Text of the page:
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I would like to offer the same title in two different formats at Amazon, namely as a printed book generated from a pdf and also as a Kindle-format (kpf) e-book.

The reason for this is that I can do lots of nice stuff with the layout of a pdf that cannot realistically be done for an ebook, given that I would like the ebook to be reflowable in the usual way.

This nice stuff includes for example the precise placement of sidenotes, the control over many other aspects of page design, and the use of my own fonts that I've created using FontForge, which it's easy to embed into a pdf.

On Amazon's page about linking versions of a book together (thankyou @Granite for this reference), the company implies that it won't link versions together, or at least it won't make much effort to, if some details don't match between the printed version and the ebook.

With what I plan to do, many details in one version will not be the same as in the other. These will not include any textual differences. I mean there will be differences of typography and layout.

I am not sure what exactly the company means by "linking", but presumably there is some way to ensure that when a prospective purchaser arrives at an Amazon page mentioning the ebook they can also be made aware of the availability of a POD version, and vice versa?

What disadvantages are there of doing it this way, whatever "this way" actually is? Obviously there will be the time taken to do it, but will there be any disadvantages in, say, the range of available pricing options, or in accessibility and user-friendliness? Really I would like to make it completely and immediately obvious to anyone who is interested in either version of the book that the other version is also available.

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Multiple formats of the same title is fine (and its becoming quite common for publishers to do it today). Each title, print and digital, will need to have its own ISBN and/or UUID [or the Amazon ID# they use for epubs].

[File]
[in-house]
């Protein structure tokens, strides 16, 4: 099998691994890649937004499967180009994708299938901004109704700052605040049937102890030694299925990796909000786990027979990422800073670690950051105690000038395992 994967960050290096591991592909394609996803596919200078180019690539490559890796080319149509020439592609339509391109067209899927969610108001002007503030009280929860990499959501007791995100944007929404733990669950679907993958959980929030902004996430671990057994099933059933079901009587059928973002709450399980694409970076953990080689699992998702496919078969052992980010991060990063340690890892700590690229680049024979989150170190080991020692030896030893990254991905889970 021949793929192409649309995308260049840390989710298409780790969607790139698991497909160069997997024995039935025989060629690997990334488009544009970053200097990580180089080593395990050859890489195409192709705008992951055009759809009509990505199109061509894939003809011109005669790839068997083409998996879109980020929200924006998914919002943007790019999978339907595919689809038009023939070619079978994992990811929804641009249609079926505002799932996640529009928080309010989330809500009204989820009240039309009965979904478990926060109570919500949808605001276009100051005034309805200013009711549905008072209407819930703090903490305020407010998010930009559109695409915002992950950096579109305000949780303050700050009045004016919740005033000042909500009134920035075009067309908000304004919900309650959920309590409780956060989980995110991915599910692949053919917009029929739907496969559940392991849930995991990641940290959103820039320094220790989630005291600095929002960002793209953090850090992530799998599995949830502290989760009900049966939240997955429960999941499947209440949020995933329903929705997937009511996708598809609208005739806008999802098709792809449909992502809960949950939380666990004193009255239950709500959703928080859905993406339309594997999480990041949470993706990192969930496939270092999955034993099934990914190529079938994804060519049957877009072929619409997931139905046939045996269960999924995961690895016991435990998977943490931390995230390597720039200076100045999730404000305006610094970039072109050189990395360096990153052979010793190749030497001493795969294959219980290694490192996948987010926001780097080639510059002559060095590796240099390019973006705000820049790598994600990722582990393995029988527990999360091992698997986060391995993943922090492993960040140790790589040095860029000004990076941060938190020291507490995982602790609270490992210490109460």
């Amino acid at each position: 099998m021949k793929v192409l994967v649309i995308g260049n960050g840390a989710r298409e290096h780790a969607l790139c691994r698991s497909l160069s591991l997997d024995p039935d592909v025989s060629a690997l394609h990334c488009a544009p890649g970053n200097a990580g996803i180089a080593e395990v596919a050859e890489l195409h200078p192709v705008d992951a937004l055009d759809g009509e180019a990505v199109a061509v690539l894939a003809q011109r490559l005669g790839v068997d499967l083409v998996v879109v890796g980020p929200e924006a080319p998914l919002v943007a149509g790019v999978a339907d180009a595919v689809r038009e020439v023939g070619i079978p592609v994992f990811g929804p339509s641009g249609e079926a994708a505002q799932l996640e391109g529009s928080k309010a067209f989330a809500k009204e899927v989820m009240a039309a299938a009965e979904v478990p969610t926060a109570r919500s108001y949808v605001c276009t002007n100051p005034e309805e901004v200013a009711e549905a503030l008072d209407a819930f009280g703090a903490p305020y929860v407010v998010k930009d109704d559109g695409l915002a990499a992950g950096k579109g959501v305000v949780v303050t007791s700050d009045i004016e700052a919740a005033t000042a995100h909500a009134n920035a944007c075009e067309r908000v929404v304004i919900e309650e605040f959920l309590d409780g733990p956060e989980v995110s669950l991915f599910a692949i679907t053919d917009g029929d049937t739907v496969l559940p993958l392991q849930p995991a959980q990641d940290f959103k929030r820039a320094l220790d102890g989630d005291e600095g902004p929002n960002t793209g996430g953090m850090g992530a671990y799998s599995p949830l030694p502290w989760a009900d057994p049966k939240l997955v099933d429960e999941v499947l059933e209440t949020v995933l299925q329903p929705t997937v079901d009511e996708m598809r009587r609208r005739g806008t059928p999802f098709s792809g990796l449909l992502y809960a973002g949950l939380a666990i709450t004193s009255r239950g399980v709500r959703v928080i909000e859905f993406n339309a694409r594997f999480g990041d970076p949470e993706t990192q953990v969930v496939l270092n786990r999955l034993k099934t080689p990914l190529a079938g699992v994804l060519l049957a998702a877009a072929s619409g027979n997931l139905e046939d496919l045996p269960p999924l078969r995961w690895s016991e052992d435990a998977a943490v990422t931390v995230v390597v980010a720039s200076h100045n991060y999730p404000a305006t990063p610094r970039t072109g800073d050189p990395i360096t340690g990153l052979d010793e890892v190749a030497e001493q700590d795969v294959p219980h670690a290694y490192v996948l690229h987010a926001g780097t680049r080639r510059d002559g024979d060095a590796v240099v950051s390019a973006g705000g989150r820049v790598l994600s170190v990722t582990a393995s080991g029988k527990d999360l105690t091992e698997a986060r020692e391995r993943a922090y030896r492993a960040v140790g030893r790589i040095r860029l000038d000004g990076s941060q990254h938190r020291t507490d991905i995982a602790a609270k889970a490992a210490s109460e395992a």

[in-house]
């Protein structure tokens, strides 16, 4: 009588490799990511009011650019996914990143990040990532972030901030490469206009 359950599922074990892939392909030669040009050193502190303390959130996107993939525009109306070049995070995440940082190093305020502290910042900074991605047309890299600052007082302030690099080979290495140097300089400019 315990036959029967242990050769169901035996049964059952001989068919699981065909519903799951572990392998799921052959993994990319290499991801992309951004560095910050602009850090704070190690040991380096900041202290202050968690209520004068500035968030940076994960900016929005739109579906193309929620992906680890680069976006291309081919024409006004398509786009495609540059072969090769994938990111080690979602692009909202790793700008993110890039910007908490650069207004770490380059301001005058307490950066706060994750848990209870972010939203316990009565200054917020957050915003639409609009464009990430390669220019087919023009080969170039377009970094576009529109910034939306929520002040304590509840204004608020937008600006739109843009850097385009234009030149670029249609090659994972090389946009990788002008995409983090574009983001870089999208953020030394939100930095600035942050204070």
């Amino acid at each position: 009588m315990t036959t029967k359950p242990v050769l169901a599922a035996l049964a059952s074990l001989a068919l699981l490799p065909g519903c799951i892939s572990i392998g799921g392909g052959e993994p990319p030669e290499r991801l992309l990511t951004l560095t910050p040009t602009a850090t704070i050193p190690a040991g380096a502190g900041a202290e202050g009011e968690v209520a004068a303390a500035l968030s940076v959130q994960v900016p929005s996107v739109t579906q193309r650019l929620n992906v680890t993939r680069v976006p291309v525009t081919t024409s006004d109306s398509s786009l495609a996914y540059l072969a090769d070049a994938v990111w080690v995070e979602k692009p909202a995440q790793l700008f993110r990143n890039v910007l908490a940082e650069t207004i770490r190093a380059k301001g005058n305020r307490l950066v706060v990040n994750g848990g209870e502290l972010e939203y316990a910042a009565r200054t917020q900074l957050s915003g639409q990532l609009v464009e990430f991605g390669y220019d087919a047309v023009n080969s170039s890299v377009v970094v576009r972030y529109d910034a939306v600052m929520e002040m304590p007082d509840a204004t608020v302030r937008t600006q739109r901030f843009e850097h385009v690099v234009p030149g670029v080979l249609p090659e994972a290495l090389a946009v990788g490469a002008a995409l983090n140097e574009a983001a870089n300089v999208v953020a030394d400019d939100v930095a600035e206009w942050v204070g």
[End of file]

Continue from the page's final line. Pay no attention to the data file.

For example, Wolverine Publishing sells printed books, while also offering digital eBooks (on another non-Amazon marketplace platform called Rakkup).

Stylism of a print book can be easily mirrored in a 'fixed playout PDF eBook, while in an flowable eBook it will be notably different. Perhaps even using a CSS framework such as Bootstrap/Bulma/W3 is a viable option for an eBook (unless your using a software program (i.e. Adobe/Calibre/etc) to create your epub).

Here's an example of multiple formats for an existing title from 'The Mountaineers', which is a book publisher:

Amazon - Freedom of the Hills

This main Amazon page above has a Kindle version link, a link to a hardcover version, and a link to a paperback version. On the right of this page is "see all formats and editions" and its this link that opens and can show ALL formats (which I presume is another additional means of showing other formats including eBooks, though in this example it does not, yet technically 'other' formats would also include eBooks).

Additional marketing options are beneficial and you do want to plan for it. Having your own social media business account (i.e. on Instagram, Twitter, etc) and posting cover pics, some internal page examples, etc, and web links going over to both formats (print and digital) of the same book title is of key importance these days since so many people use social media as their prime information source for attaining their daily knowledge, news, and latest savvy things the world has to offer.

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